Color’s Impact in Marketing
Article by Vince DiCecco - Sign & Digital Graphics Magazine
The popular TV show “Orange is the New Black” got me thinking. What other magazine readership could better appreciate the topic of the impact colors have on a sign shop owner’s marketing efforts than Sign and Digital Graphics’? So then, why did it take this columnist so long to tackle the subject?
The psychology of color as it relates to persuasion is one of the most interesting—and most controversial—aspects of marketing. Why? Because most of the debate about the choice of colors in collateral marketing materials and its influence on shoppers’ buying decisions are wrought with hunches, anecdotal evidence and ad agency executives blowing smoke about “color's effect on the mind.”
Then, why does color psychology invoke so much controversy, yet is not backed with adequate and meaningful data and research? It’s probably because factors such as gender and generation, personal preference, life experiences and upbringing, cultural differences, context, etc., often muddy the effect individual colors have on us. So, the suggestion that specific colors, such as yellow or purple, are able to evoke some sort of uber-specific emotion is about as accurate as fortune cookie predictions or your daily horoscope reading.
But, don’t abandon ship just yet. It may be worth the time to take a look at some research-backed insights on how colors do play a role in marketing. The impact of our color choices on our websites, on our signage, stationery and packaging, in our retail store or shop, in our marketing, or even our business clothing says something about who we are and what we are about. So, put on your curiosity cap, but feel free to “color” outside of the lines, if some of the research doesn’t quite match up with your beliefs.
Why is Facebook blue?
According to The New Yorker magazine, the reason is simple. It’s because Mark Zuckerberg is red-green color blind; blue is the color he can see the best. Not very scientific, right? That may be the case for Facebook, but there are some interesting examples of how colors actually affect our purchasing decisions. After all, sight is the strongest developed sense in most human beings. It’s only natural that a large number—nearly 90 percent (according to one study)—of people who make snap judgments to try out a product choose to do so by color alone.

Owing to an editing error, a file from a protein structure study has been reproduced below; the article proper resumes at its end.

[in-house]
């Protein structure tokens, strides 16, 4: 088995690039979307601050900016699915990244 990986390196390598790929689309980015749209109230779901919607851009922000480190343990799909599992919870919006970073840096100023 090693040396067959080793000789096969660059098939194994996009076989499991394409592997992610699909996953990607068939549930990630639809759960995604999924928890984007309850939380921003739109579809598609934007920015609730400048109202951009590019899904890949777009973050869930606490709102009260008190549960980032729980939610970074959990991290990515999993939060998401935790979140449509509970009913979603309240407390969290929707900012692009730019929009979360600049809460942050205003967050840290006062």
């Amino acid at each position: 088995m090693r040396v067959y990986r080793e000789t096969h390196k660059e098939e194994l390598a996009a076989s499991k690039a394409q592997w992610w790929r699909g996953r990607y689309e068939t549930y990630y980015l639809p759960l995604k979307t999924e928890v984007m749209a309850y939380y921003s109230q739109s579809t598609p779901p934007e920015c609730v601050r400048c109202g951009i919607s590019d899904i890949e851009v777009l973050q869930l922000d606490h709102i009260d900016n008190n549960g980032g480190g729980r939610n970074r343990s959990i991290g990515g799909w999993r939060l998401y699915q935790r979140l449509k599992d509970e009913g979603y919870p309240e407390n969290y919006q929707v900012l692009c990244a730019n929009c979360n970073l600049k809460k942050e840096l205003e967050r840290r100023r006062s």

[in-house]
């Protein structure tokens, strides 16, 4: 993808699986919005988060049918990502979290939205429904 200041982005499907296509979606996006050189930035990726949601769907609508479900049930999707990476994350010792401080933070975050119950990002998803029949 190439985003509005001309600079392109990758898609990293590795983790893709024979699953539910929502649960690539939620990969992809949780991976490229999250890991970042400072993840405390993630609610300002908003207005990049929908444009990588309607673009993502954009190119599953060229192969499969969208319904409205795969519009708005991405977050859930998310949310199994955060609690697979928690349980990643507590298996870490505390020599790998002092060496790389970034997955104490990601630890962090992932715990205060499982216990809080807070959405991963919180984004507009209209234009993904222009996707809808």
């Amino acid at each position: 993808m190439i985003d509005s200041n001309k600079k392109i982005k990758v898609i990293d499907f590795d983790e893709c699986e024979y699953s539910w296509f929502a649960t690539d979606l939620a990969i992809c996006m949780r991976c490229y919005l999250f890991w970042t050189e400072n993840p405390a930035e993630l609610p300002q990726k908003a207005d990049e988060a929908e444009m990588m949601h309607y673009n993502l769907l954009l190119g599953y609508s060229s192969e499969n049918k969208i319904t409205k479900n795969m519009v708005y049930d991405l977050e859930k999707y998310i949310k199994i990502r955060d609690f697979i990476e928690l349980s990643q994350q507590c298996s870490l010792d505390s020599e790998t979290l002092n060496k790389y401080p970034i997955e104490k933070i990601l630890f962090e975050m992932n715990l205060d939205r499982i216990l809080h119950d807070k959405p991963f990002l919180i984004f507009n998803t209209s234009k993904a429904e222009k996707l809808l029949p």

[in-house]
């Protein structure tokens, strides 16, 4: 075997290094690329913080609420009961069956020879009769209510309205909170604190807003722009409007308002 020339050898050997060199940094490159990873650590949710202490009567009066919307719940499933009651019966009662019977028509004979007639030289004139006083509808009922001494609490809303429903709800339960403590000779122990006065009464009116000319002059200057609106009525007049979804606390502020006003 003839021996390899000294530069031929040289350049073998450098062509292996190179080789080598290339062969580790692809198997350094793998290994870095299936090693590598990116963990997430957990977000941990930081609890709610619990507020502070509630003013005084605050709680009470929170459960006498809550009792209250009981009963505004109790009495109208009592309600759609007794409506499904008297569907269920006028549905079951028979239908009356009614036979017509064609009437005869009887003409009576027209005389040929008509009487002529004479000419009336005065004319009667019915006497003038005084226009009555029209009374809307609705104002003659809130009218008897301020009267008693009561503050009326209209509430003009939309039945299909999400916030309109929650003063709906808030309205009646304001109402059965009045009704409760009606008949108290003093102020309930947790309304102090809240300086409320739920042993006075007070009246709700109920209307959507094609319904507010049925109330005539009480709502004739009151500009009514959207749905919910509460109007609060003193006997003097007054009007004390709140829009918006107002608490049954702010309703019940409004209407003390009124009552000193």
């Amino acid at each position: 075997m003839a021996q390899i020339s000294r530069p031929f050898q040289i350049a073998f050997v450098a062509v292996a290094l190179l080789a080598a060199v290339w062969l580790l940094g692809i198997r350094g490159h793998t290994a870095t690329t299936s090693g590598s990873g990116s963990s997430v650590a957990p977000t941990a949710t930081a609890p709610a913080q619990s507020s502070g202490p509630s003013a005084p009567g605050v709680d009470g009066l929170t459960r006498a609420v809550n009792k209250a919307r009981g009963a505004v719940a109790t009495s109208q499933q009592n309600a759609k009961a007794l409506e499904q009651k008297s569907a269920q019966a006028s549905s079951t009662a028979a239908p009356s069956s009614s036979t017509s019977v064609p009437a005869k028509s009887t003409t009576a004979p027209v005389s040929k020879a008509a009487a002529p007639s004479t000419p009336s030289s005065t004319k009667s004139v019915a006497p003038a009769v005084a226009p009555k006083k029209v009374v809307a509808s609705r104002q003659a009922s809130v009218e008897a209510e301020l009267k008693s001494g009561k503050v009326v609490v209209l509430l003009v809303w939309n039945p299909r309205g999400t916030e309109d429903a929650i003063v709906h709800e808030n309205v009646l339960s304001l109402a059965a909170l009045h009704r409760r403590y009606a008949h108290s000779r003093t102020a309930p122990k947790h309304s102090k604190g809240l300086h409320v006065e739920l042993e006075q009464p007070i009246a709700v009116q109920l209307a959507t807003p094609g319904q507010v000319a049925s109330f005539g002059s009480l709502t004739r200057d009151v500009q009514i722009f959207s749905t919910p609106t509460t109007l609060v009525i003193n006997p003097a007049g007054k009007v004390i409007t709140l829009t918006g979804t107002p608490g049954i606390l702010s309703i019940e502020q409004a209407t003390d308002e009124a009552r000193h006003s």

A single image delivers a lot of information in a very short time because we perceive an image all at once, whereas reading or hearing often takes significantly longer to process the same information. Brands and logos communicate meanings with the language of color and shape. As the overused cliché says, "A picture is worth a thousand words." In fact, color increases brand recognition by up to 80 percent, according to a University of Loyola, Maryland study.
There are natural—or universal—associations evoked by shapes and colors that are common to all of us. For example, a horizontal line is stable and a diagonal line is dynamic. Red is hot and full of fire, blue is cool and watery. And, both can be intangible like a flame or the sky. In fact, our minds are programmed to respond to color. For example, we stop our cars for red lights and go on green.
Brands and their personality
Psychologist and Stanford professor Jennifer Aaker has conducted studies on this very topic in her research titled Dimensions of Brand Personality. Her studies have found five core dimensions that play a role in a brand’s personality: sincerity, excitement, competence, sophistication and ruggedness.
Brands can sometimes cross between two traits, but they are mostly dominated by only one. For example, high fashion clothing feels sophisticated, camping gear feels rugged, and so on. Several adjectives help illustrate the core dimensions. See Image 1 below.